Italy: Plague victims discovered after 1500 years Rome, 10 April (AKI) - The remains of hundreds of victims, believed to have been killed in a plague that swept Italy 1500 years ago, have been found south of Rome. The bodies of men, women and children were found in Castro dei Volsci, in the region of Lazio, during excavations carried out by Lazio archaeological office. News of the extraordinary discovery was reported in the magazine, "Archeologia Viva". The victims are believed to have been victims of the Justinian Plague, a pandemic that killed as many as 100 million people around the...
  • Clues to Black Plague’s Fury in 650-Year-Old Skeletons

    01/28/2008 10:00:36 PM PST · by forkinsocket · 32 replies · 182+ views
    NY Times ^ | January 29, 2008 | NICHOLAS BAKALAR
    Many historians have assumed that Europe’s deadliest plague, the Black Death of 1347 to 1351, killed indiscriminately, young and old, hardy and frail, healthy and sick alike. But two anthropologists were not so sure. They decided to take a closer look at the skeletons of people buried more than 650 years ago. Their findings, published on Monday in The Proceedings of the National Academy of Sciences, suggest that the plague selectively took the already ill, while many of the otherwise healthy survived the infection. Although it may not be surprising that healthy people would be more likely to survive an...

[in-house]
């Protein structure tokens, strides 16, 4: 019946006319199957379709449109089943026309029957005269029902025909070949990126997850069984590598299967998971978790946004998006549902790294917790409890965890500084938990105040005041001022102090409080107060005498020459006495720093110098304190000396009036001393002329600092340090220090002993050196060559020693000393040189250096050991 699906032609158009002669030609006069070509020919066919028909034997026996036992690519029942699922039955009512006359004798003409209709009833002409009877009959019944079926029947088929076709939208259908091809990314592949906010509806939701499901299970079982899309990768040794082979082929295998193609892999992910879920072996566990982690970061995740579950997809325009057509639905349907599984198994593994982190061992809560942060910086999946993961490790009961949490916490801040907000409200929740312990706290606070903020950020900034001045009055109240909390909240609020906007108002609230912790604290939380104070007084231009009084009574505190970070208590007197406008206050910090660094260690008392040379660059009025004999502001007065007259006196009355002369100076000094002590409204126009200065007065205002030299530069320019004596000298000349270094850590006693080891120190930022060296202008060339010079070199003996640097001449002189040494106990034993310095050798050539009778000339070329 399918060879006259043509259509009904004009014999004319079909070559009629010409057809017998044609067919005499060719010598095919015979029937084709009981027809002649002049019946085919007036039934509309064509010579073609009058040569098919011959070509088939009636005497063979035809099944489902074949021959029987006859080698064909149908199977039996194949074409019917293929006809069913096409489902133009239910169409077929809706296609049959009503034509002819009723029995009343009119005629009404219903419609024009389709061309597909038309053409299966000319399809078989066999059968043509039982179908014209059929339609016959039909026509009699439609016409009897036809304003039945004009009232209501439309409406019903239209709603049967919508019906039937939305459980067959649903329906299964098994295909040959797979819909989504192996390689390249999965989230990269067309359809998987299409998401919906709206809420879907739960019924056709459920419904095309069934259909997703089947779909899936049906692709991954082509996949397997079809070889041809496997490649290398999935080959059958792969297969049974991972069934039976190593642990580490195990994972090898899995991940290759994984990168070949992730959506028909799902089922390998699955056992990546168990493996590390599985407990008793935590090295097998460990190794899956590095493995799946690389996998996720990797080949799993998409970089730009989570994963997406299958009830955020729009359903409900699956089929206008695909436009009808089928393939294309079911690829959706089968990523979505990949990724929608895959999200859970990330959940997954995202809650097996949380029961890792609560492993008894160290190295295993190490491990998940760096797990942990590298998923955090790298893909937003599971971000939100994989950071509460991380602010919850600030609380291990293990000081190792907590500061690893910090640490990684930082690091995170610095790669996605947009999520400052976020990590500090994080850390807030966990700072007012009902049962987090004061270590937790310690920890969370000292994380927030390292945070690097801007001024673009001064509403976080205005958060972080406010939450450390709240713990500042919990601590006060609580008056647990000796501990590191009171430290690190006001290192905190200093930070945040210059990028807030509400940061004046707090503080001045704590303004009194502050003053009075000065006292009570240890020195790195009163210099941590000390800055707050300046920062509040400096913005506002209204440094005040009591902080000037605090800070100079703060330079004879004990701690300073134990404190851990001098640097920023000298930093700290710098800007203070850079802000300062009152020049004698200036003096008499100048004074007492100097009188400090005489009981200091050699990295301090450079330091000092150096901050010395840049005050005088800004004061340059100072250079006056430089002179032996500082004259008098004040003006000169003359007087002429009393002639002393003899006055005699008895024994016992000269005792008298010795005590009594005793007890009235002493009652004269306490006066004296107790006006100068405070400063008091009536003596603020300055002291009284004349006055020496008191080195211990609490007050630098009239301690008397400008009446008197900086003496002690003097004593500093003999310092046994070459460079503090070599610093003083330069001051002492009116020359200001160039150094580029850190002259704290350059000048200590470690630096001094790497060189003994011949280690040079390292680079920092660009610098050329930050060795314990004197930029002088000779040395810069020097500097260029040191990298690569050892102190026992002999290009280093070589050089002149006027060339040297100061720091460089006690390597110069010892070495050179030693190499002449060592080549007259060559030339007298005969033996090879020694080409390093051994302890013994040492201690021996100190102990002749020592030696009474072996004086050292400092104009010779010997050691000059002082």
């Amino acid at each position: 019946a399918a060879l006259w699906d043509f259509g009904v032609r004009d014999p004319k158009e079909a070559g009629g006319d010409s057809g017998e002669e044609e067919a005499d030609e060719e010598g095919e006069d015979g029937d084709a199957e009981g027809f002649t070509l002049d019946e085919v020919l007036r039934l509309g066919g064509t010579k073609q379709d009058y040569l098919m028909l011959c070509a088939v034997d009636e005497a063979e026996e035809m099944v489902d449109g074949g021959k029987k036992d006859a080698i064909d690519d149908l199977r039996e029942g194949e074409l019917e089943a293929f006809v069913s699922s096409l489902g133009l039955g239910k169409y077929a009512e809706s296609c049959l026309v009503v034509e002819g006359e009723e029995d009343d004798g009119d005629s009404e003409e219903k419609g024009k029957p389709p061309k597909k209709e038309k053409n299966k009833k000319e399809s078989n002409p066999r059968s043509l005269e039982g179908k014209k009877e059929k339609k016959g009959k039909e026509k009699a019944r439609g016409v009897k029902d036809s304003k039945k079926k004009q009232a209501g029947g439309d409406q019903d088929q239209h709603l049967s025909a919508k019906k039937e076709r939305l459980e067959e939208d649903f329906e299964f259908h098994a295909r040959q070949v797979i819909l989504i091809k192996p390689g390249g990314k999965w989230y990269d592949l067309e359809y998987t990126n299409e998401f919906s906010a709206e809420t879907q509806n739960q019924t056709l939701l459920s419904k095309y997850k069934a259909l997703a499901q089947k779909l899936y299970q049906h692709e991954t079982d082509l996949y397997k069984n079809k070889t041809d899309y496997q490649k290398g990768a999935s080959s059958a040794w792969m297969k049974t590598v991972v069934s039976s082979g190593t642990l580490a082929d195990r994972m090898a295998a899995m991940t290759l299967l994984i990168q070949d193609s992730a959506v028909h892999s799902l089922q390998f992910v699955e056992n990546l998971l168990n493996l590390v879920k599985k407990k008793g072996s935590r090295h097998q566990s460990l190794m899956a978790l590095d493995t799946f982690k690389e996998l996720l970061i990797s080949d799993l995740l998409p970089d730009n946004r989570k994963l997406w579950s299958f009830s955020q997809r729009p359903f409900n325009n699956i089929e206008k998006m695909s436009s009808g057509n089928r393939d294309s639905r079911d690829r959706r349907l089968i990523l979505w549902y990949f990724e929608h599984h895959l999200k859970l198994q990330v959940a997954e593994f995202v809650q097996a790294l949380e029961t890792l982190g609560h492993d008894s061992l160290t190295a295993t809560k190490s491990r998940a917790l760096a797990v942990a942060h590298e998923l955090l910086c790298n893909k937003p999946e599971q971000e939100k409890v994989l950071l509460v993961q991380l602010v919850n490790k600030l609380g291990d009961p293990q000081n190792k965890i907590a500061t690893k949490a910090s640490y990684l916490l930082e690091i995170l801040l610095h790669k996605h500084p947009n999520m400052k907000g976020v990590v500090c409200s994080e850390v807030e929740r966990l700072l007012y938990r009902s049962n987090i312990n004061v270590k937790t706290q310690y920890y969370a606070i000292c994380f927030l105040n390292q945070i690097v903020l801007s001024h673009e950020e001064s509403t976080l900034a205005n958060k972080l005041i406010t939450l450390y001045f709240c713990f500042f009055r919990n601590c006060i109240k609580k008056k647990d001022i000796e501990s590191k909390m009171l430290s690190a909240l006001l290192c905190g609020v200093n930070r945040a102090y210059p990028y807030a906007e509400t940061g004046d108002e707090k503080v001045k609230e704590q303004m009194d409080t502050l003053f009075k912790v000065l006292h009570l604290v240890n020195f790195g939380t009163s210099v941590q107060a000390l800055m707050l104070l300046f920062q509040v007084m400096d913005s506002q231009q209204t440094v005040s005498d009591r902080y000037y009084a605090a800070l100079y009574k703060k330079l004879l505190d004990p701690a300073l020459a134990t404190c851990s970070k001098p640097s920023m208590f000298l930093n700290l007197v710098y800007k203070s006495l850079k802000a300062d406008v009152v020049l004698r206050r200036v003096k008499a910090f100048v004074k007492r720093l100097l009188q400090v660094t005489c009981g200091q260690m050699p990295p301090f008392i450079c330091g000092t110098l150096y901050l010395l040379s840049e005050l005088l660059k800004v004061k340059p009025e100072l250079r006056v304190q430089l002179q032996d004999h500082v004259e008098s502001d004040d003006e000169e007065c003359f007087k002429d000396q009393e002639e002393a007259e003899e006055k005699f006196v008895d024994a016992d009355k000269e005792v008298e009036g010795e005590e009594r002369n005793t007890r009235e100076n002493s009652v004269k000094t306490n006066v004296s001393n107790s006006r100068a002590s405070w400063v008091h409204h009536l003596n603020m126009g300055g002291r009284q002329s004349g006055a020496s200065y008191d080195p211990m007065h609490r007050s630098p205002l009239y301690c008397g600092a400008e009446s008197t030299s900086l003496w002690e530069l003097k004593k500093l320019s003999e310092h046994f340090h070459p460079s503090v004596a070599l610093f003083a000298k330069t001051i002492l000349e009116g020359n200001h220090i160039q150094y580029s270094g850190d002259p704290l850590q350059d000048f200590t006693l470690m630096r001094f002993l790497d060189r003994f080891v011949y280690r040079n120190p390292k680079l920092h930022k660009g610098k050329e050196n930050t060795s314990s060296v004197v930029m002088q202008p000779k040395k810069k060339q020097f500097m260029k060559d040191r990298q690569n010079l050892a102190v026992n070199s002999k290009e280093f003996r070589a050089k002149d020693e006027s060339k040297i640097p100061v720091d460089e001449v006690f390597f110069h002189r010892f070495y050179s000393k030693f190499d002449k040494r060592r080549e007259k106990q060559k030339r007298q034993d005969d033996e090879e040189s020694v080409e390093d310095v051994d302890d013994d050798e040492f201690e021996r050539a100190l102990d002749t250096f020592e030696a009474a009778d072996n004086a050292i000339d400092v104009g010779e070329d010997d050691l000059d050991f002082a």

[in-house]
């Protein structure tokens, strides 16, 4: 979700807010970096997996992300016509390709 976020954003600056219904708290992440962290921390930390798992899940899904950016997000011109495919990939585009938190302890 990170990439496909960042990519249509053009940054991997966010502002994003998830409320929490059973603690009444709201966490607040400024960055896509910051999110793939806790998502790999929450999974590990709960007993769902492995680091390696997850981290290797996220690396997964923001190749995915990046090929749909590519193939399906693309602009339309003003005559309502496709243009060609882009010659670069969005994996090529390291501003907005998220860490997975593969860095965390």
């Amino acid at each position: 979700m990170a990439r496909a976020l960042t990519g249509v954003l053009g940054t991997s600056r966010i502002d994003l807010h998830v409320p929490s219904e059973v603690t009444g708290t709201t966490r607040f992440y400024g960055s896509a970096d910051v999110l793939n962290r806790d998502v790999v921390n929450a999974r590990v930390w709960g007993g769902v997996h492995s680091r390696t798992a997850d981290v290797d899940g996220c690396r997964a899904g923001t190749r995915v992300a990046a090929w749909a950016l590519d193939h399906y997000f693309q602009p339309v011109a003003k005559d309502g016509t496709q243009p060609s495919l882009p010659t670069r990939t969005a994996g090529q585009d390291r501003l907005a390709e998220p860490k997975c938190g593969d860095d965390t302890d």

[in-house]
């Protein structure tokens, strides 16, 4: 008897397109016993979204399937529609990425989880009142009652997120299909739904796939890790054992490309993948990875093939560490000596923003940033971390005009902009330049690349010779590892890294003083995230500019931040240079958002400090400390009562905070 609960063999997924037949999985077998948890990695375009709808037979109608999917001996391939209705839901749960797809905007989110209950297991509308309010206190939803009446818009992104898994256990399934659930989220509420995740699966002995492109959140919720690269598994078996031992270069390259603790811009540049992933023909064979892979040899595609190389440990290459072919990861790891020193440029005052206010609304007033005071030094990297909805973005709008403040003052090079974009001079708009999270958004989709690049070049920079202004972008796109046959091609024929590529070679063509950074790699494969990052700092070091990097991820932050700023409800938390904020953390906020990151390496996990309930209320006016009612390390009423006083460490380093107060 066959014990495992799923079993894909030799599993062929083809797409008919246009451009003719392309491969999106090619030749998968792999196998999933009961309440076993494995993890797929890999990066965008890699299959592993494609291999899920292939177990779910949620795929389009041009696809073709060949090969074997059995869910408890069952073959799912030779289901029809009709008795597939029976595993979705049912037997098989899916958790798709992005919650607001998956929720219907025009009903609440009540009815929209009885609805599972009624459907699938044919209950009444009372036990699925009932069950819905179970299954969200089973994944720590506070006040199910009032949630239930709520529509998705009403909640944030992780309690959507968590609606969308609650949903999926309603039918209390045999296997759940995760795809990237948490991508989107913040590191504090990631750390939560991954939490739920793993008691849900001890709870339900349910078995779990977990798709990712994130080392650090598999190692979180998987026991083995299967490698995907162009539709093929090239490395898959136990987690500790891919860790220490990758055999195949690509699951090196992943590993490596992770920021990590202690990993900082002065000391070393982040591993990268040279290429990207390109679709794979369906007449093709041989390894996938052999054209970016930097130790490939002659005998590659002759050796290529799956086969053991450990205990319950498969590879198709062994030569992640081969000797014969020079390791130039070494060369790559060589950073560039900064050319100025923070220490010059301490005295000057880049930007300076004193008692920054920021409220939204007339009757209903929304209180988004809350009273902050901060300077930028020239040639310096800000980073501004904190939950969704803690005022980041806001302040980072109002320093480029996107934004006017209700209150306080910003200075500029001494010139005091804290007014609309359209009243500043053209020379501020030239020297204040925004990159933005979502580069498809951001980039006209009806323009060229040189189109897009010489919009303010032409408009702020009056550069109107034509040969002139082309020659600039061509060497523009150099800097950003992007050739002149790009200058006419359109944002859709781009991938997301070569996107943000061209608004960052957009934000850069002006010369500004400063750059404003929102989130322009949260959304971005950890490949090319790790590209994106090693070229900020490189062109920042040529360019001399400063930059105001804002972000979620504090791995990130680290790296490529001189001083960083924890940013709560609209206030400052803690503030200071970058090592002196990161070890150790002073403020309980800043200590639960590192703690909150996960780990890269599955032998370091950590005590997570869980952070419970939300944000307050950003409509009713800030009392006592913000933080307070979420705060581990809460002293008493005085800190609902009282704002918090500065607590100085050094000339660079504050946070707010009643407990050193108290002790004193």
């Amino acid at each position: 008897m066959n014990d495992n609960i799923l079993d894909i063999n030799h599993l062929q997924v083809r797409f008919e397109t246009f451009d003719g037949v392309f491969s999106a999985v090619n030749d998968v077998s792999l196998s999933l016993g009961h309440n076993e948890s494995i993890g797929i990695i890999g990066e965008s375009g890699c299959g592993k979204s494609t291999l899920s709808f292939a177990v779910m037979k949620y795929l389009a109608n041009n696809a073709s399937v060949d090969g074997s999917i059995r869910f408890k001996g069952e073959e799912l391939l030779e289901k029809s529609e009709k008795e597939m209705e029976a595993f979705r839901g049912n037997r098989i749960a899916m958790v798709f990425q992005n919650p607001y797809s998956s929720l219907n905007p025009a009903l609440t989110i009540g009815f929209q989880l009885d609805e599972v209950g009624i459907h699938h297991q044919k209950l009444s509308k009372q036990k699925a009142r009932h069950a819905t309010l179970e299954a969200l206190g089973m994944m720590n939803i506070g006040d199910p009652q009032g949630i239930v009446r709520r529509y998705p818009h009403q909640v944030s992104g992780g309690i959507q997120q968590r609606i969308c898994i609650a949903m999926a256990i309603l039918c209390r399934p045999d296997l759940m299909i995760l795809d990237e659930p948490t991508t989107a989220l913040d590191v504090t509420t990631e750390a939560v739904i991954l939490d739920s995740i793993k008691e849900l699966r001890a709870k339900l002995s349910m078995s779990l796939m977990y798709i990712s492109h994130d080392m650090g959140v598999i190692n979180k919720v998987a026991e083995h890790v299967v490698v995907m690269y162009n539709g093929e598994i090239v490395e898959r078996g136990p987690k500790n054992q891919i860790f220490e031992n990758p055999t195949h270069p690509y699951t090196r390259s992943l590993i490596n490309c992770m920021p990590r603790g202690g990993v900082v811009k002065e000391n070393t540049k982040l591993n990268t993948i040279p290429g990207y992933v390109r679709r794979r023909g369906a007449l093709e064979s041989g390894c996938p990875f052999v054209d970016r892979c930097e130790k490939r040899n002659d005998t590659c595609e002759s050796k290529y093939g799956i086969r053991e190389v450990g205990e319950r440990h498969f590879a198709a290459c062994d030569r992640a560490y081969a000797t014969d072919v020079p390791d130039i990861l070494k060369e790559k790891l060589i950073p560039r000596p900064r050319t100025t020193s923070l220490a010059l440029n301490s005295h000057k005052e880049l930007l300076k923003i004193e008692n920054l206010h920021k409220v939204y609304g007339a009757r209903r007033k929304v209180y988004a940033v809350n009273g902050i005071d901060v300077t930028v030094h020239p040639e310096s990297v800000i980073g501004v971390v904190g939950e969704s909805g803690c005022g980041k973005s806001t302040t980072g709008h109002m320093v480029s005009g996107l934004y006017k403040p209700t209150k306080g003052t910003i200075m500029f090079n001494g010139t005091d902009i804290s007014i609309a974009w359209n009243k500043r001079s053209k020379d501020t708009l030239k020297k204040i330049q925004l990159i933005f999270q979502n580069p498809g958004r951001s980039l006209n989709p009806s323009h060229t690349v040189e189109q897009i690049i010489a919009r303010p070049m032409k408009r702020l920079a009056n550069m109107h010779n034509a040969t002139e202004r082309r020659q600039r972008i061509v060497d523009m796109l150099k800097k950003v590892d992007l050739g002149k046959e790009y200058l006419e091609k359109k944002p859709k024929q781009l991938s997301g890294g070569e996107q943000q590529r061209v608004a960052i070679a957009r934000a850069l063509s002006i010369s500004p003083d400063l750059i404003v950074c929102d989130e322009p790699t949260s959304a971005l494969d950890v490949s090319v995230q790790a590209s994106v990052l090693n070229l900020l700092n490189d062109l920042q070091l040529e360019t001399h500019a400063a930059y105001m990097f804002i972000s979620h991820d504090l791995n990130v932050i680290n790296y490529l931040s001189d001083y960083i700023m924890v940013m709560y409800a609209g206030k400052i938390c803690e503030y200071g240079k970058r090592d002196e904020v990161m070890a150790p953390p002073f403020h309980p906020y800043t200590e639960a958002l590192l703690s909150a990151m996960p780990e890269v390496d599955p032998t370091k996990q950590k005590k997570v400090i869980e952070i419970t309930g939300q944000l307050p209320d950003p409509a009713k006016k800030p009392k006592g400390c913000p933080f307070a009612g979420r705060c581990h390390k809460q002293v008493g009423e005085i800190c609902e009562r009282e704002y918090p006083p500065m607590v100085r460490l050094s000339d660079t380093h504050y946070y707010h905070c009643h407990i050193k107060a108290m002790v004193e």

• Lost documents shed light on Black Death

    06/01/2007 6:38:06 AM PDT · by Daffynition · 59 replies · 1,117+ views
    The Times ^ | June 1, 2007 | Simon de Bruxelles
    For centuries, rats and fleas have been fingered as the culprits responsible for the Black Death, the medieval plague that killed as many as two thirds of Europe’s population. But historians studying 14th-century court records from Dorset believe they may have uncovered evidence that exonerates them. The parchment records, contained in a recently-discovered archive, reveal that an estimated 50 per cent of the 2,000 people living in Gillingham died within four months of the Black Death reaching the town in October 1348. The deaths are recorded in land transfers lodged with the manorial court which – unusually for the period...
  • An Empire's Epidemic (Justinian Plague)

    09/18/2006 4:38:39 PM PDT · by blam · 38 replies · 1,248+ views
    UCLA ^ | 5-6-2002 | Thomas H Maugh II